Choosing A Bookings System For Your Venue? Here Are Some Things To Consider

Elevate Your Nightclub with the Perfect Booking and CRM System

Choosing A Bookings System For Your Venue? Here Are Some Things To Consider

If you're reading this, you’re deeply entrenched in the business of catering to VIP clientele. Your day-to-day involves managing big egos and high-calibre celebrations, recognising familiar faces, and ensuring service quality from reservation to departure that justifies a 100x markup on bottle prices.

You wouldn’t dream of asking a VIP server to pour shots using an egg cup. Why? It's roughly the same volume and cheaper, but it would be inconsistent with the premium experience your clientele expects. And you'd be right to refuse because every aspect of your operations should exude luxury and precision.

Yet, when it comes to booking systems, many nightclubs settle for tools that are only partly fit for purpose. Restaurant booking systems lack the sophistication to handle nightlife-specific nuances, like guest list collection or accommodating a vetting stage process. Meanwhile, Google Sheets offers infinite complexity but makes it almost impossible to synthesise complex customer data and observe trends.

We highlighted last week how nightlife often misses out on emerging technologies. Bookings are one such example. As a result, nightclubs are pushed to rudimentary tools but rarely benefit from the upsides of fit-for-purpose software.  

So, if your team is missing leads, double-booking tables, or your no-show rate is rising, here are some of the elements a good booking system should offer you:

1. A Strong CRM

Your service quality is what makes VIP a premium experience. With the service context already demanding due to the noise, crowds, and visibility, staff need a detailed summary of guest history and preferences to establish a relationship early and translate that relationship to repeat visits and upsells.

A good CRM system will support you in capturing and analysing guest data, operational engagements, and trends over time. This will allow your service team to tailor experiences to individual preferences, making each visit memorable.

2. Operational Efficiency

The operational challenges in nightclubs are unique and require more flexibility to cater to a range of situations. For example, the arrival of guests ahead of the main booker, handling payments and upsells, or communicating with internal team members regarding changes and guest arrivals.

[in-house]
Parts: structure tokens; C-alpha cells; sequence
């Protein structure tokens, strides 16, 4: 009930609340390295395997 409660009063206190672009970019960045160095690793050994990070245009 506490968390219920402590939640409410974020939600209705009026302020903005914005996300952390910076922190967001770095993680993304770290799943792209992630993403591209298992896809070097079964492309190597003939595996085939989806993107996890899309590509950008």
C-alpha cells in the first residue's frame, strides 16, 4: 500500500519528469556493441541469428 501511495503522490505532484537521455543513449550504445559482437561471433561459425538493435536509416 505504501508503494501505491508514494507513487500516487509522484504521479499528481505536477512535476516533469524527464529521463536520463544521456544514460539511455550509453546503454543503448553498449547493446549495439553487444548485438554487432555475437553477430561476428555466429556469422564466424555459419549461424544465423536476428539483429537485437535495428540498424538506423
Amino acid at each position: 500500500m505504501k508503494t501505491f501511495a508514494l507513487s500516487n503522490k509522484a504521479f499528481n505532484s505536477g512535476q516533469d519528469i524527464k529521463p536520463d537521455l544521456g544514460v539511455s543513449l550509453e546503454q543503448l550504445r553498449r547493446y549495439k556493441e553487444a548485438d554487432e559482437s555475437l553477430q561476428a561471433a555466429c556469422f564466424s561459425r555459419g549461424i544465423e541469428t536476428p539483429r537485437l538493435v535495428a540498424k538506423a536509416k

Your booking system should reduce bottlenecks and alleviate pressure on your team. Consider the availability of booking information to the parties that need it. In particular, last-minute changes, table moves, and payments should be updated in real time to avoid confusion.

3. Coverage of the Sales Channels Your Customers Use

Depending on your model, you might accept bookings via your website, social media, promoters, or via a phone enquiry. Regardless of the origin, the customer experience should be exactly the same and the booking system you choose should support that ambition.

A common issue we see is venues offering a range of booking options but managing them independently of one another. This means differences in experience. Consider the way replies, information, and data collection take place in each channel. Templated replies and information collection differ in both quality and reply rate.

In our experience, DMs and SMSs tend to perform worse than other enquiries because of their context. Both the booker and receiver are quickly distracted by other tasks on their phone and it can be difficult to distribute responsibility. Unless you have a full-time bookings team, we'd suggest you offer only one booking channel to avoid this.

For online bookings, consider also the customer channel. If you derive most of your bookings via social media, the system should be optimised for mobile. If your guests are squinting to see a desktop-rendered form or venue layout, they are more likely to bail halfway.

At a minimum, your booking system should validate contact details, collect notes, be linked to a source, and communicate with the parties who need to know.

4. Track & Accept Deposits

Payment activities at the door and at the close of business create a huge administrative burden for venue owners. Which deposit was paid? Who collected it? What's the promoter's take? But we also know that deposits drive a lower no-show rate and give greater certainty to managers when rostering staff.

Your booking system should allow you to accept and record deposits wherever one is provided. Credit card collection for online bookings is commonplace. A more sophisticated system will allow you to collect deposits in person, via email and SMS links, as well as account for cash collection.


An inadequate booking system will cost your business through operational bottlenecks that consume time and effort, and confusion with double bookings. It might also present as missed upsells and a low customer return rate.

By comparison, a fit-for-purpose tool will make a strong contribution to operations and customer experience, leaving you with data to make inferences about what and who is working and why.

Choosing something that fits with your sales channels and service model and allows you to build stronger guest relationships is critical for ongoing performance.